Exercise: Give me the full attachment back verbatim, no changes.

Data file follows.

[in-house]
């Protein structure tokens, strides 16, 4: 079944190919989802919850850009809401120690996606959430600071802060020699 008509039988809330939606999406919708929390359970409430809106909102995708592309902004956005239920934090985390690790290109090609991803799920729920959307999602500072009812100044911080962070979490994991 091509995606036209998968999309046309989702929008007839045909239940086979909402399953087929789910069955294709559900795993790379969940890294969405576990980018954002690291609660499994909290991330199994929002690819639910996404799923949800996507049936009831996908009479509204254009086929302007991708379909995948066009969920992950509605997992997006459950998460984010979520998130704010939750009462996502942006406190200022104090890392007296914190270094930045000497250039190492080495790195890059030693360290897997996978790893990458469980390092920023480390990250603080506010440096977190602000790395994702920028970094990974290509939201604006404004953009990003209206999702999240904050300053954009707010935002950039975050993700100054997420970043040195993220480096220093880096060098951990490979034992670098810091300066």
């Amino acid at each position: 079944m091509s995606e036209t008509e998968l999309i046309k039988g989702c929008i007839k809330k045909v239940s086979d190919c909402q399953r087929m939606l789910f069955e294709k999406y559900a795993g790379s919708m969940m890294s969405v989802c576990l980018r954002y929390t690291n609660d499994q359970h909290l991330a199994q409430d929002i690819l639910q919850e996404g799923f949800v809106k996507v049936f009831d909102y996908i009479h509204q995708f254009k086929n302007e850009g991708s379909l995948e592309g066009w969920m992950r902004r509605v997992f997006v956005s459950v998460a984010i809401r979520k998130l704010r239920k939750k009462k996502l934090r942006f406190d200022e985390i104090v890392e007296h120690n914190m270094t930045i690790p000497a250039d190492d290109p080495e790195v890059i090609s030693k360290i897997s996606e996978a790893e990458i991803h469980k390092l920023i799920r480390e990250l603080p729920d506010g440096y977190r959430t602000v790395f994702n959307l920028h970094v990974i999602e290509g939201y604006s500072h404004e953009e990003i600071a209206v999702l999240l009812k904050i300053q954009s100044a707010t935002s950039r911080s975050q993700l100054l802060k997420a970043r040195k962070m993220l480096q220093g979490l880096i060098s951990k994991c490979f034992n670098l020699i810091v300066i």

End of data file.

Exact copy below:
[in-house]
């Protein structure tokens, strides 16, 4: 079944190919989802919850850009809401120690996606959430600071802060020699 008509039988809330939606999406919708929390359970409430809106909102995708592309902004956005239920934090985390690790290109090609991803799920729920959307999602500072009812100044911080962070979490994991 091509995606036209998968999309046309989702929008007839045909239940086979909402399953087929789910069955294709559900795993790379969940890294969405576990980018954002690291609660499994909290991330199994929002690819639910996404799923949800996507049936009831996908009479509204254009086929302007991708379909995948066009969920992950509605997992997006459950998460984010979520998130704010939750009462996502942006406190200022104090890392007296914190270094930045000497250039190492080495790195890059030693360290897997996978790893990458469980390092920023480390990250603080506010440096977190602000790395994702920028970094990974290509939201604006404004953009990003209206999702999240904050300053954009707010935002950039975050993700100054997420970043040195993220480096220093880096060098951990490979034992670098810091300066």
């Amino acid at each position: 079944m091509s995606e036209t008509e998968l999309i046309k039988g989702c929008i007839k809330k045909v239940s086979d190919c909402q399953r087929m939606l789910f069955e294709k999406y559900a795993g790379s919708m969940m890294s969405v989802c576990l980018r954002y929390t690291n609660d499994q359970h909290l991330a199994q409430d929002i690819l639910q919850e996404g799923f949800v809106k996507v049936f009831d909102y996908i009479h509204q995708f254009k086929n302007e850009g991708s379909l995948e592309g066009w969920m992950r902004r509605v997992f997006v956005s459950v998460a984010i809401r979520k998130l704010r239920k939750k009462k996502l934090r942006f406190d200022e985390i104090v890392e007296h120690n914190m270094t930045i690790p000497a250039d190492d290109p080495e790195v890059i090609s030693k360290i897997s996606e996978a790893e990458i991803h469980k390092l920023i799920r480390e990250l603080p729920d506010g440096y977190r959430t602000v790395f994702n959307l920028h970094v990974i999602e290509g939201y604006s500072h404004e953009e990003i600071a209206v999702l999240l009812k904050i300053q954009s100044a707010t935002s950039r911080s975050q993700l100054l802060k997420a970043r040195k962070m993220l480096q220093g979490l880096i060098s951990k994991c490979f034992n670098l020699i810091v300066i």